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The intellectual climate in the typical university today is an odd mix of skepticism and dogmatism, moral permissiveness and moral indignation. Truth is seen as relative. This does not mean, however, that any truth claims will be tolerated. Quite the contrary. Today’s academic relativism hinges on some political assumptions that are not relativistic at all.

Students will likely be taught that all philosophies and ideologies are equally valid — except for those that claim to be true. All ideas are to be tolerated — except for those that disagree with these assumptions. No culture is superior or inferior to any other culture — except that Western culture is bad and American culture is the worst. All religions are essentially the same and are equally valid paths to transcendence — except Christianity, which is bad.

Students will be taught that morality is just a matter of personal preference, that categories such as “good” and “evil” are merely cultural labels. Sexual permissiveness is taken for granted. But those who believe sex is reserved for marriage are bad. Those who believe homosexuality is immoral and unnatural are evil. Abortion is acceptable. Those who oppose abortion are evil. Everyone has the right to his or her own opinions. But Republicans are evil. And conservative Christians are monsters.

All of this seems contradictory. Relativists seem inconsistent with their own relativism. A true relativist, one would think, would be open to all truth claims (including those of Christianity), all moral positions (including biblical values), all cultures (including American culture), and all religions (including Christianity).

Of course, instead of believing that all truths, moralities, and cultures are equally valid, a relativist could also hold that they are all invalid. This may be more common in the academic world. But that does not explain why the same people who are this skeptical nevertheless tend to embrace with uncritical acceptance certain truth claims (like evolution and global warming), moral positions (being pro-abortion and pro-gay rights), cultures (“marginalized” ethnic groups), and religions (Westernized Eastern mysticism).

There are actually different kinds of relativism on college campuses today. According to the classical mindset that gave us most of the great books and the great ideas of our civilization — which includes Christianity — there are many kinds of things that are objectively true and many ways to discover what they are. Reason gives us access to some kinds of truth. Revelation gives us access to religious and moral truth. Empirical observation and the scientific method can help us learn about the truths of nature. Even beauty, though it has a subjective element, is an objective quality, a function of its aesthetic form. Classic thinkers agreed that we might never fully understand the truth, that our human faculties have their limits, but that, theoretically at least, truth is out there (to borrow a phrase from The X-Files) and, to some measure at least, it can be discovered.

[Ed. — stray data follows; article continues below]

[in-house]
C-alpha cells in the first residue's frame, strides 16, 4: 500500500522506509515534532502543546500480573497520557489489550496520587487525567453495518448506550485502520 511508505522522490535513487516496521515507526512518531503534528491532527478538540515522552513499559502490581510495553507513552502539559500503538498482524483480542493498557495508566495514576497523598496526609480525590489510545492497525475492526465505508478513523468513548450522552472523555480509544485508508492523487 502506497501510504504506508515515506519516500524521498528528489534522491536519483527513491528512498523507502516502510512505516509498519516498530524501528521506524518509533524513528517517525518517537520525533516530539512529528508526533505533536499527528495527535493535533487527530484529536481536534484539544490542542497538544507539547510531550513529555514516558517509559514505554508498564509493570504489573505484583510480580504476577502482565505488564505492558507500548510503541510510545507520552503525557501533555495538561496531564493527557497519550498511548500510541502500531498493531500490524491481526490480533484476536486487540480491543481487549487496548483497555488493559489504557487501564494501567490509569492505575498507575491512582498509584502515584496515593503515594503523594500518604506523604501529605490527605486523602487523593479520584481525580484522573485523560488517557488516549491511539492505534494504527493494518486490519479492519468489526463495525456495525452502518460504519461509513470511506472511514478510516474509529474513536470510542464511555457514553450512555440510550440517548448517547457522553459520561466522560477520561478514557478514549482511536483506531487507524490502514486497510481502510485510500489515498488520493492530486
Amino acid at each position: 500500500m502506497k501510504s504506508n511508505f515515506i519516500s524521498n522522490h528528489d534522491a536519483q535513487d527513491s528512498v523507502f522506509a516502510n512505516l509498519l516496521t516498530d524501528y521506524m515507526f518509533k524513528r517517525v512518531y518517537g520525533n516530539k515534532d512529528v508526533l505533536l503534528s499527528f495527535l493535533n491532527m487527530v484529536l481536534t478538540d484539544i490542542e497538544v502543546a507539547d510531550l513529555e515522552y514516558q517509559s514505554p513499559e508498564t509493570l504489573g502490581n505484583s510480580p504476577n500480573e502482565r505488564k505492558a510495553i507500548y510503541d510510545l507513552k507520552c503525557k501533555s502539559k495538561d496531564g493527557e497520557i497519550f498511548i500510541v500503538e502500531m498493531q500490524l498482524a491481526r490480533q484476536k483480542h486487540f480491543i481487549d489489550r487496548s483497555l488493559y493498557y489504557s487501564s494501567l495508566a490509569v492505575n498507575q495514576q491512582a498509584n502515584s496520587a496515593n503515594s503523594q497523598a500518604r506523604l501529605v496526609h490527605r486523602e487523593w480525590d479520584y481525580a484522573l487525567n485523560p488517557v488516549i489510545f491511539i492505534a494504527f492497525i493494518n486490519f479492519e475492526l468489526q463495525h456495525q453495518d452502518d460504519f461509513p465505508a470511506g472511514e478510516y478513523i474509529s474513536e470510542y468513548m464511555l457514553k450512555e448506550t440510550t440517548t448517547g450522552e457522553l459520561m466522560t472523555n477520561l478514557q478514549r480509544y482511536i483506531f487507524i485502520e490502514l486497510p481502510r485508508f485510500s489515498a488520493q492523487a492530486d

The modernist revolution, the “Age of Reason” that began with the Enlightenment and culminated in the mid-twentieth century, represented a great narrowing of the mind. To modernists, scientific knowledge is the only knowledge. Anything that cannot be empirically observed and scientifically analyzed does not count as knowledge. So much for reason, revelation, and aesthetics.

On college campuses today, it is possible to still find scholars of a classical bent, old-school teachers and researchers who still have a grasp of the wide world of truth. One can also still find modernists. They believe in facts, scientific and even historical, though they are relativists when it comes to interpretation of those facts and to larger issues of philosophy, ethics, and religion.

But now we also have a new kind of relativist. Postmodernists are reacting against the modernists in rejecting all kinds of objectivity, including that of science. They maintain, against both classical and modernist assumptions, that truth is not a discovery at all. Rather, truth is a construction.

Some say, along with modernist relativists, that truth is a personal construction, that we choose what we want to believe to give our lives a particular meaning or significance. Notice that belief becomes a function no longer of the intellect but of the will. And since truth is personal — “my truth,” “your truth” — an attempt to persuade someone is interpreted as a personal attack. To say that my religious, moral, or any other kind of belief is wrong is another way of saying that there is something wrong with me. This is why so much discourse today is defensive and angry. And it is why so many people resist getting into serious conversations.